The president of the African Development Bank, Akinwunmi Adesina, has expressed worry over Nigeria’s source of revenue for debt servicing.
He said Nigeria’s debt service to revenue ratio is relatively high at 73 per cent and is being worsened by the country’s reliance on the oil sector proceeds for its export revenue.
As of September, the Debt Management Office (DMO) recorded the country’s total public debt at N35.46 trillion at the end of the second quarter of 2021.
According to the 2022 budget proposal of N16.39 trillion, N3.61 trillion has been earmarked to service debt for the year, representing 22 per cent of the total expenditure and 35.6 per cent of the total revenue.
Speaking at the Mid-Term Ministerial Performance Review retreat, in Abuja, Mr. Adesina said Nigeria’s debt-to-GDP ratio is considerably moderate at 35 percent.
“Nigeria must decisively tackle its debt challenges. The issue is not about the debt-to-GDP ratio, as Nigeria’s debt-to-GDP ratio at 35 per cent is actually still moderate. The big issue is how to service the debt and what that means for resources for domestic investments needed to spur faster economic growth.
“The debt service to revenue ratio for Nigeria is high at 73 per cent. Things will improve as oil prices recover, but the situation has revealed the vulnerability of Nigeria’s economy. To have an economic resurgence, we need to fix the structure of the economy and address some basic fundamentals.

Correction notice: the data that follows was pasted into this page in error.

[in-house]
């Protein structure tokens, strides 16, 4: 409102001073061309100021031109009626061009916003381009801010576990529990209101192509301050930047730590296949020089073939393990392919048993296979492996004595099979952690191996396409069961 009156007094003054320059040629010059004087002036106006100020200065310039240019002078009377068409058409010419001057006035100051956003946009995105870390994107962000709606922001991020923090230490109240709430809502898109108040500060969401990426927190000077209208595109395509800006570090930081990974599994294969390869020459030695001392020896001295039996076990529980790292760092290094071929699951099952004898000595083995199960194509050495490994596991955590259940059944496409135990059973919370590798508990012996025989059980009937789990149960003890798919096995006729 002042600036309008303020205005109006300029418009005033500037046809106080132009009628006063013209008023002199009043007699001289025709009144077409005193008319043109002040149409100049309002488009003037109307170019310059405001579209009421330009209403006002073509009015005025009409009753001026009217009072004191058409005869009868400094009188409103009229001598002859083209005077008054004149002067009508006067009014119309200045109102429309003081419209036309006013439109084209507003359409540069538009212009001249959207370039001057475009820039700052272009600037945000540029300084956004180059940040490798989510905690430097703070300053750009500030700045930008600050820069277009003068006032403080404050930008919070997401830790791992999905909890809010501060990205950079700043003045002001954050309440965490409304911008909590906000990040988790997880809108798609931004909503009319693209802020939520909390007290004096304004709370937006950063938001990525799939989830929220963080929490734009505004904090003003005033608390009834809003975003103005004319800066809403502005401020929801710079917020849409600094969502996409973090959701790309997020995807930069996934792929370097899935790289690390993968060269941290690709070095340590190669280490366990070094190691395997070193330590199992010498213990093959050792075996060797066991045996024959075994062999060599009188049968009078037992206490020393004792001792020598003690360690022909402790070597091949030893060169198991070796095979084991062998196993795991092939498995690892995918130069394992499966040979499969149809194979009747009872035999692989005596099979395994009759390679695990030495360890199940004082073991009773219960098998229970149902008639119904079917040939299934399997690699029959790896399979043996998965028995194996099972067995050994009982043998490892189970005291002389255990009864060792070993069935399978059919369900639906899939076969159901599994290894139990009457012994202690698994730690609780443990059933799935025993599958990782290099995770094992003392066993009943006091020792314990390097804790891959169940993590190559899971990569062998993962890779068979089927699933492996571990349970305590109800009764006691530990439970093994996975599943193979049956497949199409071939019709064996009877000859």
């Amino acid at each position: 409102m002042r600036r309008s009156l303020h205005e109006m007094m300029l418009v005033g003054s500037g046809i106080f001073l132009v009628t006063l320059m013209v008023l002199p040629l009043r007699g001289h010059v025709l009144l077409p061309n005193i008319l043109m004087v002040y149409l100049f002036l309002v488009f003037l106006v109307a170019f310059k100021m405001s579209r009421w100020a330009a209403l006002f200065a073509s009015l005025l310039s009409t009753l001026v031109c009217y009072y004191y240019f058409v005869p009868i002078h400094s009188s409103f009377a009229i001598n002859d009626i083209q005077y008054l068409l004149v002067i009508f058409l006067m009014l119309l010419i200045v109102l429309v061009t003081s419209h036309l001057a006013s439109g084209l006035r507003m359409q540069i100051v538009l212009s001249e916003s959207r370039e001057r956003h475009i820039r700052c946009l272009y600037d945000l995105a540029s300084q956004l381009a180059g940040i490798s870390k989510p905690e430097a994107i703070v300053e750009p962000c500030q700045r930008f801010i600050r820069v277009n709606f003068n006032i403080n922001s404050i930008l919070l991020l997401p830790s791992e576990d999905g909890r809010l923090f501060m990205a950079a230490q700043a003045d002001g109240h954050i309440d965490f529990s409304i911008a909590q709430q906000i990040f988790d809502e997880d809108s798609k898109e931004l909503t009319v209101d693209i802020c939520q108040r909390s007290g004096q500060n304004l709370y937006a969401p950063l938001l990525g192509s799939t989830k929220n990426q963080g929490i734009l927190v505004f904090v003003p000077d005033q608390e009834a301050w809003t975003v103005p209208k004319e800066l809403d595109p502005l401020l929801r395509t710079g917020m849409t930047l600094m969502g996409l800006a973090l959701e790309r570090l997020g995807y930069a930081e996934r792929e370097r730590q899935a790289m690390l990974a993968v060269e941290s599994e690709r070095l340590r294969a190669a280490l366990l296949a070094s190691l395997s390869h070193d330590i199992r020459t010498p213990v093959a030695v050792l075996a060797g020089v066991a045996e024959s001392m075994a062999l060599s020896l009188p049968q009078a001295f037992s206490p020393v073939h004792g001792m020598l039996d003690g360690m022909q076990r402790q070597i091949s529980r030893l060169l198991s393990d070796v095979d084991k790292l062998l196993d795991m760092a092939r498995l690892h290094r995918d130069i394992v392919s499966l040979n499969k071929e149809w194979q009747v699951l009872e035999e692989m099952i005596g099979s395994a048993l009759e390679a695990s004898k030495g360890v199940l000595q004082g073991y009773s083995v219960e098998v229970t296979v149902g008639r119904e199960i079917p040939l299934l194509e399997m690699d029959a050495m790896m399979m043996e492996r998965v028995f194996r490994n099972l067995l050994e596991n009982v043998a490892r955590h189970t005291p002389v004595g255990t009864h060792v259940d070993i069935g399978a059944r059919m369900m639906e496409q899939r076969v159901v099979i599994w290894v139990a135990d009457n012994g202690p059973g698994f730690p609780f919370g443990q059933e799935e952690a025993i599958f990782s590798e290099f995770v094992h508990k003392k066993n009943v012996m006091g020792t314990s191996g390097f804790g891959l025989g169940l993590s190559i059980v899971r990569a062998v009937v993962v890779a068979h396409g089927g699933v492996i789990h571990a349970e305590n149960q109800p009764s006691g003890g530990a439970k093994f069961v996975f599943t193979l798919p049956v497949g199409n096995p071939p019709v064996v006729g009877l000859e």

“Nigeria’s challenge is revenue concentration, as the oil sector accounts for roughly 75 percent of export revenue while according to the statistics of the Central bank 50 percent of all government revenue.
“What is needed for sustained growth and economic resurgence is to remove the structural bottlenecks that limit the productivity and the revenue earning potential of the huge non-oil sectors.”
He advised that Nigeria significantly boost productivity and revenues from its non-oil sector with appropriate and synergistic fiscal and macroeconomic policies especially flexible market base exchange rate that will enhance international competitiveness.
He also stressed the need for infrastructure as critical to unlocking the full potentials of the Nigerian economy.
“Nigeria will need $25 billion a year for investment in infrastructure. Financial innovations should be prioritized as the government alone can not afford this huge financial cost. The private sector should be given more incentives to invest in infrastructure,” he said.
He commended the federal government’s N15 trillion infrastructure funds, the initiative for tax credit for private sector investment in infrastructure.
He said Public-Private Partnership, pension funds, and others should be accelerated to invest in major infrastructure all across Nigeria.
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